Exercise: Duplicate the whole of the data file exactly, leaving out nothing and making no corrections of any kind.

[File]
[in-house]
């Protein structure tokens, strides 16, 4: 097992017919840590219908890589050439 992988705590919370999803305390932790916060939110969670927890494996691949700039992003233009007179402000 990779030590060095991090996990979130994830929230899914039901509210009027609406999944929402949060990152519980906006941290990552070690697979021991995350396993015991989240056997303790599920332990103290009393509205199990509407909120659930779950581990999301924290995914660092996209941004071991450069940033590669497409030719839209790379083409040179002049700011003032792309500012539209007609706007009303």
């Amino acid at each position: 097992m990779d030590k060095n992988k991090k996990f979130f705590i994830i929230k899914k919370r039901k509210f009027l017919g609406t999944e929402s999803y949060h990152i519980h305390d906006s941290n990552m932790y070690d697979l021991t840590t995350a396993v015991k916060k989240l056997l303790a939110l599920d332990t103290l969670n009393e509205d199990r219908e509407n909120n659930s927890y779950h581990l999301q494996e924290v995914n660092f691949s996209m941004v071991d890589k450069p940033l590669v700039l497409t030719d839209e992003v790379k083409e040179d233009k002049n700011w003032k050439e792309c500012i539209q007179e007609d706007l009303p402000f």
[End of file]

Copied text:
[in-house]
């Protein structure tokens, strides 16, 4: 097992017919840590219908890589050439 992988705590919370999803305390932790916060939110969670927890494996691949700039992003233009007179402000 990779030590060095991090996990979130994830929230899914039901509210009027609406999944929402949060990152519980906006941290990552070690697979021991995350396993015991989240056997303790599920332990103290009393509205199990509407909120659930779950581990999301924290995914660092996209941004071991450069940033590669497409030719839209790379083409040179002049700011003032792309500012539209007609706007009303």
């Amino acid at each position: 097992m990779d030590k060095n992988k991090k996990f979130f705590i994830i929230k899914k919370r039901k509210f009027l017919g609406t999944e929402s999803y949060h990152i519980h305390d906006s941290n990552m932790y070690d697979l021991t840590t995350a396993v015991k916060k989240l056997l303790a939110l599920d332990t103290l969670n009393e509205d199990r219908e509407n909120n659930s927890y779950h581990l999301q494996e924290v995914n660092f691949s996209m941004v071991d890589k450069p940033l590669v700039l497409t030719d839209e992003v790379k083409e040179d233009k002049n700011w003032k050439e792309c500012i539209q007179e007609d706007l009303p402000f």